Making Your Mark
Prints and Drawings from the Hechinger Collection

Making Your Mark

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Tools In Motion
Works from the Hechinger Collection

Tools In Motion

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Tools as art
The Hechinger Collection

Tools as Art

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ABOUT THE COLLECTION

The complete Hechinger Collection, featuring nearly 400 works of art, was donated to IA&A in 2003 by hardware-industry pioneer John Hechinger, Sr. The collection’s contemporary prints, drawings, paintings, and sculptures represent a wealth of 20th-century art that incorporates tools and hardware by artists Berenice Abbott, Arman, Jim Dine, Walker Evans, Jacob Lawrence, Fernand Léger, and Claes Oldenburg, among others.

The collection celebrates the ubiquity of tools in our lives with art that magically transforms utilitarian objects into fanciful works of beauty, surprise, and wit. Selections from IA&A’s Hechinger Collection are on view in IA&A’s offices and have been exhibited at IA&A at Hillyer. IA&A regularly culls from the collection for a national tour—as with our exhibition ReTooled—and can loan individual works to other exhibiting institutions.

The daughter of a diplomat, Sarah Tanguy holds degrees from Georgetown University and the University of North Carolina, Chapel Hill. Before becoming a full-time independent curator and critic in 1995, Ms. Tanguy worked at the Hirshhorn Museum and Sculpture Garden, the National Gallery of Art, the International Exhibitions Foundation, The Tremaine Collection, the International Sculpture Center, and the Smithsonian Institution Traveling Exhibition Service. In 2004, she became a curator for the US State Department’s ART in Embassies program, while continuing to pursue freelance projects. Ms. Tanguy has produced more than 150 exhibitions and has written for Sculpture, American Craft, Metalsmith, Glass, and Readers Digest, among other publications.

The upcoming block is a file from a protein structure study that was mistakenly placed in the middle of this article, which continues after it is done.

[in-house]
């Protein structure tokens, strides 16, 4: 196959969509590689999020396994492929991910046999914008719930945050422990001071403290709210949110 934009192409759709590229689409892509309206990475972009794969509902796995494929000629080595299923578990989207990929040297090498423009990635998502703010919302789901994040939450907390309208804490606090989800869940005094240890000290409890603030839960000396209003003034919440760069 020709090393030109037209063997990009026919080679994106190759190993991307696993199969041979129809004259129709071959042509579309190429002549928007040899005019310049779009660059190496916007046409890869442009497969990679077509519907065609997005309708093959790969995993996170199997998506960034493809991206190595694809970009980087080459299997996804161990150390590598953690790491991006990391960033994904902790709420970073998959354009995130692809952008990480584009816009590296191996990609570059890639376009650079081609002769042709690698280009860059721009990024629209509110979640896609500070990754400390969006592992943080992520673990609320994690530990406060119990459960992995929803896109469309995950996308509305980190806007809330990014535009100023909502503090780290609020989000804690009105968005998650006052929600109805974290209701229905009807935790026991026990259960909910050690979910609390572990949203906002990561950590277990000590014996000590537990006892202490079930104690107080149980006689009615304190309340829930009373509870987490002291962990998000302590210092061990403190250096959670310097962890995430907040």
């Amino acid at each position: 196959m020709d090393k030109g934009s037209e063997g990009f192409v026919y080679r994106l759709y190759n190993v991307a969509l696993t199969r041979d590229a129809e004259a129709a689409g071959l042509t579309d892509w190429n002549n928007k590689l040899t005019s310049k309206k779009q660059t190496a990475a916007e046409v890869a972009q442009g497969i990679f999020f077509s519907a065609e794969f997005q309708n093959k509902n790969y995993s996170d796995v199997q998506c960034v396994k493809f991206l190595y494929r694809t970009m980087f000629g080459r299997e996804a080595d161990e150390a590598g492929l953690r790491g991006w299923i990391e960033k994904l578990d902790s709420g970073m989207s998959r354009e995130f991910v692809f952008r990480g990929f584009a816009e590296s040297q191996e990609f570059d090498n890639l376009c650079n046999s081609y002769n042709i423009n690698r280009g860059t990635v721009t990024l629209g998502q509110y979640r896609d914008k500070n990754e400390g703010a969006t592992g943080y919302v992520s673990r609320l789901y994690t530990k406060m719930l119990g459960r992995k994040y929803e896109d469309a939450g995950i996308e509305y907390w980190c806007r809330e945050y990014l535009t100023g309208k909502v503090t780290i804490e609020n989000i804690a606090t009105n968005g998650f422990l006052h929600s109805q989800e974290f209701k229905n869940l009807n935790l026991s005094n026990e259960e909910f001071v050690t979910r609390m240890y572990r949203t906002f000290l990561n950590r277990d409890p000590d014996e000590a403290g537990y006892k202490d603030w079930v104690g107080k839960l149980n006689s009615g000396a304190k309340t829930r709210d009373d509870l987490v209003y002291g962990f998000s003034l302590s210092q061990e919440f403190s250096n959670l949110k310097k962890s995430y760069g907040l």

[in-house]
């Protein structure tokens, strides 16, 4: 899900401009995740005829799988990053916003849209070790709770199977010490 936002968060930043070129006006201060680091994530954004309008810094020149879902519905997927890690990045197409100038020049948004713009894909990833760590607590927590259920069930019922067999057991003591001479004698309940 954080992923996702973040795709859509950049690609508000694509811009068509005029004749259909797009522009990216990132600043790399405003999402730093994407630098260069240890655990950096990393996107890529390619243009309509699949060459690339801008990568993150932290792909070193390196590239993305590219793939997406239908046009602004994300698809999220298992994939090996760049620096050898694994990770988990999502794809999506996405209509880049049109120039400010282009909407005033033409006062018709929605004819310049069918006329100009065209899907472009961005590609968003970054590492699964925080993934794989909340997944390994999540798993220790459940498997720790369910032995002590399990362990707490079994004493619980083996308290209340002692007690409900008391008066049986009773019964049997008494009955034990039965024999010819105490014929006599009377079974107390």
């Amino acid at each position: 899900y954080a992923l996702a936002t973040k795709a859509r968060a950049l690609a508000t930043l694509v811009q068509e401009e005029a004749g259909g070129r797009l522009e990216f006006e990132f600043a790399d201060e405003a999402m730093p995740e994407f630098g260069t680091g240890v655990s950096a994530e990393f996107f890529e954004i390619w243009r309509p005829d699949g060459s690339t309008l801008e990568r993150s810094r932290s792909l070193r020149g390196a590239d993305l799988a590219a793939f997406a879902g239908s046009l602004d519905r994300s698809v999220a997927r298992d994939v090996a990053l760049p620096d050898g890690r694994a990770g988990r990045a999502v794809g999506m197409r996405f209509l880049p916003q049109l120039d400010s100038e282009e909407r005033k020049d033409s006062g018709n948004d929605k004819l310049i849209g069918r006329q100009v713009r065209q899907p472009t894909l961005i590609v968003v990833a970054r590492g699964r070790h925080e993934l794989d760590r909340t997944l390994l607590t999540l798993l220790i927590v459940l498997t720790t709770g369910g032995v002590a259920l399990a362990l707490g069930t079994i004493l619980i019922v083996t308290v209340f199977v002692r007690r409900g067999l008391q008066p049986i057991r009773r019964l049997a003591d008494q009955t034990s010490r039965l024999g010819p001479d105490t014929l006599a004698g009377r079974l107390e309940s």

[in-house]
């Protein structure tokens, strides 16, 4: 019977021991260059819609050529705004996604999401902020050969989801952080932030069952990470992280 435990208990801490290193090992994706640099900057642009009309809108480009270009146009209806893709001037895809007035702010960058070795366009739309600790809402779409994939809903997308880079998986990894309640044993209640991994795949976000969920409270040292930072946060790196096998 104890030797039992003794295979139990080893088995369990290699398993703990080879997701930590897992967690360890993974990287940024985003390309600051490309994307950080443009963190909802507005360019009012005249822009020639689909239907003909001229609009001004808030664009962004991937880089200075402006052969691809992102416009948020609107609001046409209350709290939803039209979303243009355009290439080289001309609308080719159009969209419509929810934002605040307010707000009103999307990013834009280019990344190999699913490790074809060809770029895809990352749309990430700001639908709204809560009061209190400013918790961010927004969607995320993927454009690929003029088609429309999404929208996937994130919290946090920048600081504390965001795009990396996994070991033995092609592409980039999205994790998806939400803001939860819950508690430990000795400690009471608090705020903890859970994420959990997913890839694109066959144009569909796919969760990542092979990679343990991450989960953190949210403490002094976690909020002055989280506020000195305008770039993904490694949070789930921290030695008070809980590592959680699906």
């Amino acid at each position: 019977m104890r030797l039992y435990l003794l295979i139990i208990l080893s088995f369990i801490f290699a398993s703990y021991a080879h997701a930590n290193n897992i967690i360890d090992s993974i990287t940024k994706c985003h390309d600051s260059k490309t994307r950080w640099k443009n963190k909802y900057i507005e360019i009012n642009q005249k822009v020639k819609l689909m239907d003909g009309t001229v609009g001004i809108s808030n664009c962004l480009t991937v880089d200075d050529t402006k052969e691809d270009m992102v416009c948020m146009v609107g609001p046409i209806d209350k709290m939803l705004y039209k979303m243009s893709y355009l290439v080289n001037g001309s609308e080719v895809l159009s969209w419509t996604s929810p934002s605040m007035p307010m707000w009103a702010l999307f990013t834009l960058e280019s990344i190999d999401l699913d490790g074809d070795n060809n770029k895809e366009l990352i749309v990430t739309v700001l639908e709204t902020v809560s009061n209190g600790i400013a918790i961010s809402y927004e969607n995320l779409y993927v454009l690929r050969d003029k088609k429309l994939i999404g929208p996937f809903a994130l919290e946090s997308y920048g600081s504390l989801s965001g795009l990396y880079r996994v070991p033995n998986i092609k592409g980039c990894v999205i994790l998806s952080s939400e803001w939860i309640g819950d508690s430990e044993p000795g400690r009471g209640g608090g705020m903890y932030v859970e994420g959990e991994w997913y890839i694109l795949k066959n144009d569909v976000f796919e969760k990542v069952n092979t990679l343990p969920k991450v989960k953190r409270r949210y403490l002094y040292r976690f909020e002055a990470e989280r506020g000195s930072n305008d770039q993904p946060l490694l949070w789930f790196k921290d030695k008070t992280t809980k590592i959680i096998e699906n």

If you would like to contact Sarah Tanguy, please visit sarahtanguy.com.

REQUEST A LOAN

To request a loan from IA&A's Hechinger Collection, please contact the Registrar at eileens@artsandartists.org.

DISCOVER THE COLLECTION

Tools themselves are beyond categorizing by status or class, and they lack social boundaries, as should art.